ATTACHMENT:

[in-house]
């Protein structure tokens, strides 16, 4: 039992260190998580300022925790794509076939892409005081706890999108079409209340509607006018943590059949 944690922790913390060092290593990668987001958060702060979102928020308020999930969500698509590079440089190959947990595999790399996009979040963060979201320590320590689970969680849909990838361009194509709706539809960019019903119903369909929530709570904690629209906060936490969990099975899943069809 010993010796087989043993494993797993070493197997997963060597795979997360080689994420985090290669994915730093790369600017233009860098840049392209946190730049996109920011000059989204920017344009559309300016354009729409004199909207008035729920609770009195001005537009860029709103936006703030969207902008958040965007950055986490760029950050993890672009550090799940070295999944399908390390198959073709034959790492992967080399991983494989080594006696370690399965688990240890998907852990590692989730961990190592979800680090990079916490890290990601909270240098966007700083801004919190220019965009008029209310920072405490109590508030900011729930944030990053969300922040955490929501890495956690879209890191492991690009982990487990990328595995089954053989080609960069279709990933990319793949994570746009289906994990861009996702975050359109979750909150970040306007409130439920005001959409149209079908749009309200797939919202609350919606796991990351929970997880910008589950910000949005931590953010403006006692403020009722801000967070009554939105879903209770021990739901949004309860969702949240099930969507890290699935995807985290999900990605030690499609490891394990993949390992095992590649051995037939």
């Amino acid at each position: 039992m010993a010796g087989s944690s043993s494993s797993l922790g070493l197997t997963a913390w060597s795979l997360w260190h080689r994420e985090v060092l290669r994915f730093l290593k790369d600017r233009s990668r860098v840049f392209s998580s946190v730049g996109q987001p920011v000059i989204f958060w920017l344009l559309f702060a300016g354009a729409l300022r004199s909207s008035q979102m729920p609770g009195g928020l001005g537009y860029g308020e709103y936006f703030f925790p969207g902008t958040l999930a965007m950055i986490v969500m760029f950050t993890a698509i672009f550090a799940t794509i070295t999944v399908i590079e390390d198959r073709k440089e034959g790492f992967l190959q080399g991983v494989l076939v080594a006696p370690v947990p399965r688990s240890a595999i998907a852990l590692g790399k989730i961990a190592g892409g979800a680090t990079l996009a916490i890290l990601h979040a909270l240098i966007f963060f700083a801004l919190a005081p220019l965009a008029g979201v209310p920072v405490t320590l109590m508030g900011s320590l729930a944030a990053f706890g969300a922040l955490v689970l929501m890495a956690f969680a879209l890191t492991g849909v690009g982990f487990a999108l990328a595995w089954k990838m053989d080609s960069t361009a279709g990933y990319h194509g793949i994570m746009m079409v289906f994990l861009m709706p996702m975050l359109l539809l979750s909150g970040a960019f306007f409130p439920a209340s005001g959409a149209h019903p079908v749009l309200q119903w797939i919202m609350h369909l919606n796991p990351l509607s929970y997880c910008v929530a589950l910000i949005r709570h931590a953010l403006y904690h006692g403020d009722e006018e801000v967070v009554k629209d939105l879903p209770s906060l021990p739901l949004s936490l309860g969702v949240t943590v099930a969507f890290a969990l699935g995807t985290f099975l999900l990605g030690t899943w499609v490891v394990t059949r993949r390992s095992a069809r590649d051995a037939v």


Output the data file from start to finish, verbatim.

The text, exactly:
[in-house]
């Protein structure tokens, strides 16, 4: 039992260190998580300022925790794509076939892409005081706890999108079409209340509607006018943590059949 944690922790913390060092290593990668987001958060702060979102928020308020999930969500698509590079440089190959947990595999790399996009979040963060979201320590320590689970969680849909990838361009194509709706539809960019019903119903369909929530709570904690629209906060936490969990099975899943069809 010993010796087989043993494993797993070493197997997963060597795979997360080689994420985090290669994915730093790369600017233009860098840049392209946190730049996109920011000059989204920017344009559309300016354009729409004199909207008035729920609770009195001005537009860029709103936006703030969207902008958040965007950055986490760029950050993890672009550090799940070295999944399908390390198959073709034959790492992967080399991983494989080594006696370690399965688990240890998907852990590692989730961990190592979800680090990079916490890290990601909270240098966007700083801004919190220019965009008029209310920072405490109590508030900011729930944030990053969300922040955490929501890495956690879209890191492991690009982990487990990328595995089954053989080609960069279709990933990319793949994570746009289906994990861009996702975050359109979750909150970040306007409130439920005001959409149209079908749009309200797939919202609350919606796991990351929970997880910008589950910000949005931590953010403006006692403020009722801000967070009554939105879903209770021990739901949004309860969702949240099930969507890290699935995807985290999900990605030690499609490891394990993949390992095992590649051995037939």
């Amino acid at each position: 039992m010993a010796g087989s944690s043993s494993s797993l922790g070493l197997t997963a913390w060597s795979l997360w260190h080689r994420e985090v060092l290669r994915f730093l290593k790369d600017r233009s990668r860098v840049f392209s998580s946190v730049g996109q987001p920011v000059i989204f958060w920017l344009l559309f702060a300016g354009a729409l300022r004199s909207s008035q979102m729920p609770g009195g928020l001005g537009y860029g308020e709103y936006f703030f925790p969207g902008t958040l999930a965007m950055i986490v969500m760029f950050t993890a698509i672009f550090a799940t794509i070295t999944v399908i590079e390390d198959r073709k440089e034959g790492f992967l190959q080399g991983v494989l076939v080594a006696p370690v947990p399965r688990s240890a595999i998907a852990l590692g790399k989730i961990a190592g892409g979800a680090t990079l996009a916490i890290l990601h979040a909270l240098i966007f963060f700083a801004l919190a005081p220019l965009a008029g979201v209310p920072v405490t320590l109590m508030g900011s320590l729930a944030a990053f706890g969300a922040l955490v689970l929501m890495a956690f969680a879209l890191t492991g849909v690009g982990f487990a999108l990328a595995w089954k990838m053989d080609s960069t361009a279709g990933y990319h194509g793949i994570m746009m079409v289906f994990l861009m709706p996702m975050l359109l539809l979750s909150g970040a960019f306007f409130p439920a209340s005001g959409a149209h019903p079908v749009l309200q119903w797939i919202m609350h369909l919606n796991p990351l509607s929970y997880c910008v929530a589950l910000i949005r709570h931590a953010l403006y904690h006692g403020d009722e006018e801000v967070v009554k629209d939105l879903p209770s906060l021990p739901l949004s936490l309860g969702v949240t943590v099930a969507f890290a969990l699935g995807t985290f099975l999900l990605g030690t899943w499609v490891v394990t059949r993949r390992s095992a069809r590649d051995a037939v």